One of the narratives that quickly emerged after BNG broke the story of Adam Greenway resigning as president of Southwestern Baptist Theological Seminary is that this is yet another example of Southern Baptist Convention trustees asleep at the wheel. That’s a popular theme honed in some parts of the SBC well before last week.
By this reasoning, there’s reportedly a significant financial problem at Southwestern that trustees didn’t catch until it was too late.
But what if the truth is the exact opposite? What if Greenway’s abrupt resignation is a sign of seminary trustees actually doing their job?
The more I’ve watched this crazy story play out — so many twists and turns already — the more I’ve begun to question the narrative that trustees weren’t paying attention. Consider these facts.
Many of these trustees were on the board when the Paige Patterson dynasty fell apart. That is a story of grandiosity, bellicosity and a celebrity president who couldn’t show the receipts to justify his expenditures — both financial and interpersonal. Patterson got away with more than most presidents would because of his stature as a hero to many in the SBC.
I know Paige Patterson, and Adam Greenway is no Paige Patterson.
Consider the possibility that seminary trustees saw a repeat pattern emerging — ironically from the president who was brought in to clean up the previous administration’s messes. Consider the possibility that trustees said, “We’ve seen this show before, and we’re not doing that again.”
“What if Southwestern’s trustees, rather than being asleep at the wheel, have instead taken dramatic action to avert a coming crash?”
What if Southwestern’s trustees, rather than being asleep at the wheel, have instead taken dramatic action to avert a coming crash? I don’t know for sure that this is the case, but it sure seems possible.
Here’s another reason I think this is plausible. I don’t know Danny Roberts; I have no memory of ever meeting him. But I know the job he does as executive pastor of a large church. I did that same job for nearly 17 years. In a large church, the executive pastor is the one who makes the trains run on time and is the one who is held accountable by the congregation for showing the receipts. The executive pastor is the one who sometimes has to tell the senior pastor, “We can’t do that.”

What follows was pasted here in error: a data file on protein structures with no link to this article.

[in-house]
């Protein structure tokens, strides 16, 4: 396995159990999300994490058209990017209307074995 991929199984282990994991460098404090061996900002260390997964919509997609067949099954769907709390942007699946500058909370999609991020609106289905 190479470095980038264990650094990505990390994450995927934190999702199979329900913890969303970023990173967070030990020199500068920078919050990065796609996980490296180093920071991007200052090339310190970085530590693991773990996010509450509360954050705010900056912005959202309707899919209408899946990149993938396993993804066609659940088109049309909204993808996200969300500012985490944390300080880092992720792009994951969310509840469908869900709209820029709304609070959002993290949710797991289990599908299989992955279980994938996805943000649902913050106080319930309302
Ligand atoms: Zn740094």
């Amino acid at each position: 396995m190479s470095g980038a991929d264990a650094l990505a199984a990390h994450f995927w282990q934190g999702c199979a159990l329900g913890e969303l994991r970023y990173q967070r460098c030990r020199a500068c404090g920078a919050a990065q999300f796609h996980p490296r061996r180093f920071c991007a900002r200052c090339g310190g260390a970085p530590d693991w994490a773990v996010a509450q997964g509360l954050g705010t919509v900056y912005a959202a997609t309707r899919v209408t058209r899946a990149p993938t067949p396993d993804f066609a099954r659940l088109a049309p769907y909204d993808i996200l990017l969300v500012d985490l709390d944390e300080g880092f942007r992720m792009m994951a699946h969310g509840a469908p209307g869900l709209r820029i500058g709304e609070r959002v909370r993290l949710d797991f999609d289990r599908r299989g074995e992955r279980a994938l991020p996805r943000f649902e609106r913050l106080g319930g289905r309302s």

I don’t know Danny Roberts, but I have a pretty good idea of the mindset he brings to his role as chair of Southwestern’s board.
It’s also notable that he chaired the search committee that recommended Greenway as president. The chair of a search committee is deeply invested in the success of the candidate he ushers in. Just imagine the chair of a pastor search committee leading the charge to dismiss that pastor less than four years later. It takes something truly dramatic for that to happen.
And yet by most all accounts, that’s the position Roberts found himself in last week.
What happened? As I previously wrote, there likely is not just one reason for this turn of events but instead a perfect storm of multiple factors that coalesced.
“Greenway could have been what we call an ‘unintentional interim.’”
There’s also another possibility. Greenway could have been what we call an “unintentional interim.”
In church life there is a wonderful program called “intentional interims” where trained pastors come in after a long-tenured pastor leaves or after a pastor departs amid conflict. They don’t just fill the pulpit, they help the congregation process what has happened in the past and how to prepare for the future. This is a person who comes to fill the gap for a short period of a year or two with intentionality.
An unintentional interim is the opposite of that. This is someone who is hired for the long haul but turns out to be a short-term bridge because the system isn’t ready to make long-term commitments yet. They become the second sacrificial lamb in the resolution of conflict or identity crisis.
It’s possible that’s what Greenway has been. Anyone following Paige Patterson at Southwestern would have had their work cut out for them. He is a bigger-than-life figure who left Texas-size chaos in his wake. And yet he still has plenty of admirers who were not interested to see anyone who succeeded him succeed.
One of the things interims do is clean up messes so the next person in the door will have a smoother journey. But on rare occasions, the person cleaning up the mess creates a mess of their own.
I don’t know all the details, but I do know enough and have talked to enough people with inside knowledge to understand both of the things I’ve outlined above could be true at the same time at Southwestern. And if so, this is a cautionary tale for the ages.
Mark Wingfield serves as executive director and publisher of Baptist News Global.
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